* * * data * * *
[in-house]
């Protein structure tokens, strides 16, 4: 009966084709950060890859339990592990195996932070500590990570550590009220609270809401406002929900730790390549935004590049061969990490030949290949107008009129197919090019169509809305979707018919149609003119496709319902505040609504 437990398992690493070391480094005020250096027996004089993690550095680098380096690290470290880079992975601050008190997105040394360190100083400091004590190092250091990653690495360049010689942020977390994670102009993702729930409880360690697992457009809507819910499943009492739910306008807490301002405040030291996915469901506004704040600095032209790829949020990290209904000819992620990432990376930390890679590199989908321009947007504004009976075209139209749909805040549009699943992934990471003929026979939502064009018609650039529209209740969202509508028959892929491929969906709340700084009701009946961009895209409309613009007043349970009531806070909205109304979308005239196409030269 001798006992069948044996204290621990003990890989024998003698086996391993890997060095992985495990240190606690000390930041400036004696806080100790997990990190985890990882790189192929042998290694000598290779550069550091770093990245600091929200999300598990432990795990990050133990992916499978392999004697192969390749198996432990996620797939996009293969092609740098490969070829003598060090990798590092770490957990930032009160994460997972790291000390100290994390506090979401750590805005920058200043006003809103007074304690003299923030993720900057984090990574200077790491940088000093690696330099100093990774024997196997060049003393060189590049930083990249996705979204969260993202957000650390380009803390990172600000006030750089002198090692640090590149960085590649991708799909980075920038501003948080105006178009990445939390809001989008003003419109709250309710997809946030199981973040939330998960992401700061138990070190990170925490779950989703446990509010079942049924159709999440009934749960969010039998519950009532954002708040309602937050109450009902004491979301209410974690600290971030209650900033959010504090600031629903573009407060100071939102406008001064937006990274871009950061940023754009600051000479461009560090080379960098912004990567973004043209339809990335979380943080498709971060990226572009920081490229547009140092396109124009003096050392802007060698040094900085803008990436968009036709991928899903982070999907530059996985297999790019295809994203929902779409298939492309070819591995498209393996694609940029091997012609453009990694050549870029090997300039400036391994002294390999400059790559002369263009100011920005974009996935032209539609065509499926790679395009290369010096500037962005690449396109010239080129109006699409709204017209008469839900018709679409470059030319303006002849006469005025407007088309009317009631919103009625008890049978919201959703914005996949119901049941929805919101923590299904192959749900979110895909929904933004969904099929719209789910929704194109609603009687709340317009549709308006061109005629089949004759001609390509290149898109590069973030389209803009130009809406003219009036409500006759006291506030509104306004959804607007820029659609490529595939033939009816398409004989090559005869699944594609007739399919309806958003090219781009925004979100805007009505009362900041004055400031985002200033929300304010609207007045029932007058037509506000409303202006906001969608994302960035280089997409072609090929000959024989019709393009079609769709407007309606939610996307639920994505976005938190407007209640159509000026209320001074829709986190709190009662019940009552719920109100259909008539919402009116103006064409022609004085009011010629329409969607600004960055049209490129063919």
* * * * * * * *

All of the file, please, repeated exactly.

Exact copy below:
[in-house]
């Protein structure tokens, strides 16, 4: 009966084709950060890859339990592990195996932070500590990570550590009220609270809401406002929900730790390549935004590049061969990490030949290949107008009129197919090019169509809305979707018919149609003119496709319902505040609504 437990398992690493070391480094005020250096027996004089993690550095680098380096690290470290880079992975601050008190997105040394360190100083400091004590190092250091990653690495360049010689942020977390994670102009993702729930409880360690697992457009809507819910499943009492739910306008807490301002405040030291996915469901506004704040600095032209790829949020990290209904000819992620990432990376930390890679590199989908321009947007504004009976075209139209749909805040549009699943992934990471003929026979939502064009018609650039529209209740969202509508028959892929491929969906709340700084009701009946961009895209409309613009007043349970009531806070909205109304979308005239196409030269 001798006992069948044996204290621990003990890989024998003698086996391993890997060095992985495990240190606690000390930041400036004696806080100790997990990190985890990882790189192929042998290694000598290779550069550091770093990245600091929200999300598990432990795990990050133990992916499978392999004697192969390749198996432990996620797939996009293969092609740098490969070829003598060090990798590092770490957990930032009160994460997972790291000390100290994390506090979401750590805005920058200043006003809103007074304690003299923030993720900057984090990574200077790491940088000093690696330099100093990774024997196997060049003393060189590049930083990249996705979204969260993202957000650390380009803390990172600000006030750089002198090692640090590149960085590649991708799909980075920038501003948080105006178009990445939390809001989008003003419109709250309710997809946030199981973040939330998960992401700061138990070190990170925490779950989703446990509010079942049924159709999440009934749960969010039998519950009532954002708040309602937050109450009902004491979301209410974690600290971030209650900033959010504090600031629903573009407060100071939102406008001064937006990274871009950061940023754009600051000479461009560090080379960098912004990567973004043209339809990335979380943080498709971060990226572009920081490229547009140092396109124009003096050392802007060698040094900085803008990436968009036709991928899903982070999907530059996985297999790019295809994203929902779409298939492309070819591995498209393996694609940029091997012609453009990694050549870029090997300039400036391994002294390999400059790559002369263009100011920005974009996935032209539609065509499926790679395009290369010096500037962005690449396109010239080129109006699409709204017209008469839900018709679409470059030319303006002849006469005025407007088309009317009631919103009625008890049978919201959703914005996949119901049941929805919101923590299904192959749900979110895909929904933004969904099929719209789910929704194109609603009687709340317009549709308006061109005629089949004759001609390509290149898109590069973030389209803009130009809406003219009036409500006759006291506030509104306004959804607007820029659609490529595939033939009816398409004989090559005869699944594609007739399919309806958003090219781009925004979100805007009505009362900041004055400031985002200033929300304010609207007045029932007058037509506000409303202006906001969608994302960035280089997409072609090929000959024989019709393009079609769709407007309606939610996307639920994505976005938190407007209640159509000026209320001074829709986190709190009662019940009552719920109100259909008539919402009116103006064409022609004085009011010629329409969607600004960055049209490129063919």